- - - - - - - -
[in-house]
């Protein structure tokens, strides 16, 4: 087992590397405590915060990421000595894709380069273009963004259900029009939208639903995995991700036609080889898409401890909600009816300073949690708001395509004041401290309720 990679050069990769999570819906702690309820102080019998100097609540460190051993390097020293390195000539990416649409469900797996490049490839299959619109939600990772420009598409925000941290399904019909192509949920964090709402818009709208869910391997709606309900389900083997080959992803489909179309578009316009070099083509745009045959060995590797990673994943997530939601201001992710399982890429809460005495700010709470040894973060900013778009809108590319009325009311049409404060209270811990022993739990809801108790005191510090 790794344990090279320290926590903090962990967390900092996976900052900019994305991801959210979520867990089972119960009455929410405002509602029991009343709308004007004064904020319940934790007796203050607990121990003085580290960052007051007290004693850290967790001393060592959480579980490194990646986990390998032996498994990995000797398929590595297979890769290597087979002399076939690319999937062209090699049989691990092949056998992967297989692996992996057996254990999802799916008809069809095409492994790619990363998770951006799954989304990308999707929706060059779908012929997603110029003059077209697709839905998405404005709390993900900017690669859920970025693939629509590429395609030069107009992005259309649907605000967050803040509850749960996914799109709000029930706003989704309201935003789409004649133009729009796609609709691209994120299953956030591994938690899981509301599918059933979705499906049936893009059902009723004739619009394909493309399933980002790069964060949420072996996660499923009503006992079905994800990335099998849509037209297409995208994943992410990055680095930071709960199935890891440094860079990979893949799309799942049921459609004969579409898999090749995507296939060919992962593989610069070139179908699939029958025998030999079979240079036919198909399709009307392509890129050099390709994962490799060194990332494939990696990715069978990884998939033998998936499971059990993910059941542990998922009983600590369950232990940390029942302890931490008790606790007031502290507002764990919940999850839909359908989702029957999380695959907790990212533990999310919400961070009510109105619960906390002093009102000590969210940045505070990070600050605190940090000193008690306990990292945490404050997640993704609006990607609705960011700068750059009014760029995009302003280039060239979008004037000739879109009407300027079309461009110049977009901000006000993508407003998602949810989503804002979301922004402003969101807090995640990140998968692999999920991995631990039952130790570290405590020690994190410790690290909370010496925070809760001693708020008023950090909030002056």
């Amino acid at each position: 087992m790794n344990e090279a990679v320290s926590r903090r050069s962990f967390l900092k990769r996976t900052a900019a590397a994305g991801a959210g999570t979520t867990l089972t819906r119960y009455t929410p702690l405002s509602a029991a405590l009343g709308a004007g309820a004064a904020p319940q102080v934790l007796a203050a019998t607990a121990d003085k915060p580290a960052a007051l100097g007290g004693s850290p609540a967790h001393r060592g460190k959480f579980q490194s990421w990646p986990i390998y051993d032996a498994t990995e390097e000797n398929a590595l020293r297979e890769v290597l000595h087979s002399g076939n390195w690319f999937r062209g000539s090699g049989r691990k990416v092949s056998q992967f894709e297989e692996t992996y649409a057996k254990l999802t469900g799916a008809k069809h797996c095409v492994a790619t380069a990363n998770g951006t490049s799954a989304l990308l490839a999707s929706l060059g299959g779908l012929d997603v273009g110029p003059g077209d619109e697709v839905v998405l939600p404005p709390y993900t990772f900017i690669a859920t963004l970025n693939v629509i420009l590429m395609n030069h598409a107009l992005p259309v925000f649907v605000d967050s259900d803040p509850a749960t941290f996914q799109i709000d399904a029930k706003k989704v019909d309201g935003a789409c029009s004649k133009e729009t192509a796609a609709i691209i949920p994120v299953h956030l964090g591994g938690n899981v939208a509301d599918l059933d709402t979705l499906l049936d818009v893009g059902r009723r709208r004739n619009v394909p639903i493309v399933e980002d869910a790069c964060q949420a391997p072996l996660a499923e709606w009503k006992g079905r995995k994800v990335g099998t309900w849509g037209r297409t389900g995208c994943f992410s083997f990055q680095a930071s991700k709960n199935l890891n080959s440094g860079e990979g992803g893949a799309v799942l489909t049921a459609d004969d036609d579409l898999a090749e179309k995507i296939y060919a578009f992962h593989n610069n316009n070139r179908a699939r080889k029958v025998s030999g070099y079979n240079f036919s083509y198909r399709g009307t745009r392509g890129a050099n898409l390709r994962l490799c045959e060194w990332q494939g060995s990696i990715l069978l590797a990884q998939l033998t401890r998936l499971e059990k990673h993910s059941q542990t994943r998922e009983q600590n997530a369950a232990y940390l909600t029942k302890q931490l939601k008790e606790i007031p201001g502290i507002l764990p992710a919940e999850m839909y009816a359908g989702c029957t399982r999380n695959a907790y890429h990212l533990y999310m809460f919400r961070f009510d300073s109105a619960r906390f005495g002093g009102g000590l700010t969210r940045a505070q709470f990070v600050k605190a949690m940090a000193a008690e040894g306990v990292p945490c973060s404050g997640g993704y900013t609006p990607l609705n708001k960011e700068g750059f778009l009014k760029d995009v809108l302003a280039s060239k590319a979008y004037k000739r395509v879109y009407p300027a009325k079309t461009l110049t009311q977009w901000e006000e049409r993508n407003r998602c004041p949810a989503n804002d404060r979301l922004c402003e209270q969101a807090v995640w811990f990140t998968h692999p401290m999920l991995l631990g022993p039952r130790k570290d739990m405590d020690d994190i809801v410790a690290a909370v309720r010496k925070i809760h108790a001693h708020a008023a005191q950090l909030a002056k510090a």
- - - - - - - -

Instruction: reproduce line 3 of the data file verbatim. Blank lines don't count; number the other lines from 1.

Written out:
């Amino acid at each position: 087992m790794n344990e090279a990679v320290s926590r903090r050069s962990f967390l900092k990769r996976t900052a900019a590397a994305g991801a959210g999570t979520t867990l089972t819906r119960y009455t929410p702690l405002s509602a029991a405590l009343g709308a004007g309820a004064a904020p319940q102080v934790l007796a203050a019998t607990a121990d003085k915060p580290a960052a007051l100097g007290g004693s850290p609540a967790h001393r060592g460190k959480f579980q490194s990421w990646p986990i390998y051993d032996a498994t990995e390097e000797n398929a590595l020293r297979e890769v290597l000595h087979s002399g076939n390195w690319f999937r062209g000539s090699g049989r691990k990416v092949s056998q992967f894709e297989e692996t992996y649409a057996k254990l999802t469900g799916a008809k069809h797996c095409v492994a790619t380069a990363n998770g951006t490049s799954a989304l990308l490839a999707s929706l060059g299959g779908l012929d997603v273009g110029p003059g077209d619109e697709v839905v998405l939600p404005p709390y993900t990772f900017i690669a859920t963004l970025n693939v629509i420009l590429m395609n030069h598409a107009l992005p259309v925000f649907v605000d967050s259900d803040p509850a749960t941290f996914q799109i709000d399904a029930k706003k989704v019909d309201g935003a789409c029009s004649k133009e729009t192509a796609a609709i691209i949920p994120v299953h956030l964090g591994g938690n899981v939208a509301d599918l059933d709402t979705l499906l049936d818009v893009g059902r009723r709208r004739n619009v394909p639903i493309v399933e980002d869910a790069c964060q949420a391997p072996l996660a499923e709606w009503k006992g079905r995995k994800v990335g099998t309900w849509g037209r297409t389900g995208c994943f992410s083997f990055q680095a930071s991700k709960n199935l890891n080959s440094g860079e990979g992803g893949a799309v799942l489909t049921a459609d004969d036609d579409l898999a090749e179309k995507i296939y060919a578009f992962h593989n610069n316009n070139r179908a699939r080889k029958v025998s030999g070099y079979n240079f036919s083509y198909r399709g009307t745009r392509g890129a050099n898409l390709r994962l490799c045959e060194w990332q494939g060995s990696i990715l069978l590797a990884q998939l033998t401890r998936l499971e059990k990673h993910s059941q542990t994943r998922e009983q600590n997530a369950a232990y940390l909600t029942k302890q931490l939601k008790e606790i007031p201001g502290i507002l764990p992710a919940e999850m839909y009816a359908g989702c029957t399982r999380n695959a907790y890429h990212l533990y999310m809460f919400r961070f009510d300073s109105a619960r906390f005495g002093g009102g000590l700010t969210r940045a505070q709470f990070v600050k605190a949690m940090a000193a008690e040894g306990v990292p945490c973060s404050g997640g993704y900013t609006p990607l609705n708001k960011e700068g750059f778009l009014k760029d995009v809108l302003a280039s060239k590319a979008y004037k000739r395509v879109y009407p300027a009325k079309t461009l110049t009311q977009w901000e006000e049409r993508n407003r998602c004041p949810a989503n804002d404060r979301l922004c402003e209270q969101a807090v995640w811990f990140t998968h692999p401290m999920l991995l631990g022993p039952r130790k570290d739990m405590d020690d994190i809801v410790a690290a909370v309720r010496k925070i809760h108790a001693h708020a008023a005191q950090l909030a002056k510090a």